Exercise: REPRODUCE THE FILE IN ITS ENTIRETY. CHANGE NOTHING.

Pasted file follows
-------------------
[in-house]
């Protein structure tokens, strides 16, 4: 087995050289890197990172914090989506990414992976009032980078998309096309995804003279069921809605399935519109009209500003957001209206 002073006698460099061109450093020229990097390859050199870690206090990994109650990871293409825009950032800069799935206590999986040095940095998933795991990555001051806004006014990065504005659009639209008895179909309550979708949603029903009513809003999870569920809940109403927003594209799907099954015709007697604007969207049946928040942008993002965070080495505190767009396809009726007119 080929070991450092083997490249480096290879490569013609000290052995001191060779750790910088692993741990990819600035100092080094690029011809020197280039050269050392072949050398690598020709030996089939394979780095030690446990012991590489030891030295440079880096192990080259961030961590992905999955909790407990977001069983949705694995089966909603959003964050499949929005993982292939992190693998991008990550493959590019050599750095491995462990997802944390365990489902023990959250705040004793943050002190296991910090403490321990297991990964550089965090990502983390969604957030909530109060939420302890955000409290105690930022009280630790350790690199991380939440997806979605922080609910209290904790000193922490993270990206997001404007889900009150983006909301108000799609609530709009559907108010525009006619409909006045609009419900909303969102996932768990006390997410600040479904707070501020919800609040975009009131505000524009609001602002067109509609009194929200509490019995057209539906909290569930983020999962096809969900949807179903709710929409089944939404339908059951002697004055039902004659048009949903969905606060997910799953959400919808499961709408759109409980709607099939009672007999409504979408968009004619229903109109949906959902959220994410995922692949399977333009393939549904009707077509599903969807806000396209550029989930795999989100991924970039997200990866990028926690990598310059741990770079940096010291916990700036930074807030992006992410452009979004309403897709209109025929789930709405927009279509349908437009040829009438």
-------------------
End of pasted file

[in-house]
């Protein structure tokens, strides 16, 4: 087995050289890197990172914090989506990414992976009032980078998309096309995804003279069921809605399935519109009209500003957001209206 002073006698460099061109450093020229990097390859050199870690206090990994109650990871293409825009950032800069799935206590999986040095940095998933795991990555001051806004006014990065504005659009639209008895179909309550979708949603029903009513809003999870569920809940109403927003594209799907099954015709007697604007969207049946928040942008993002965070080495505190767009396809009726007119 080929070991450092083997490249480096290879490569013609000290052995001191060779750790910088692993741990990819600035100092080094690029011809020197280039050269050392072949050398690598020709030996089939394979780095030690446990012991590489030891030295440079880096192990080259961030961590992905999955909790407990977001069983949705694995089966909603959003964050499949929005993982292939992190693998991008990550493959590019050599750095491995462990997802944390365990489902023990959250705040004793943050002190296991910090403490321990297991990964550089965090990502983390969604957030909530109060939420302890955000409290105690930022009280630790350790690199991380939440997806979605922080609910209290904790000193922490993270990206997001404007889900009150983006909301108000799609609530709009559907108010525009006619409909006045609009419900909303969102996932768990006390997410600040479904707070501020919800609040975009009131505000524009609001602002067109509609009194929200509490019995057209539906909290569930983020999962096809969900949807179903709710929409089944939404339908059951002697004055039902004659048009949903969905606060997910799953959400919808499961709408759109409980709607099939009672007999409504979408968009004619229903109109949906959902959220994410995922692949399977333009393939549904009707077509599903969807806000396209550029989930795999989100991924970039997200990866990028926690990598310059741990770079940096010291916990700036930074807030992006992410452009979004309403897709209109025929789930709405927009279509349908437009040829009438």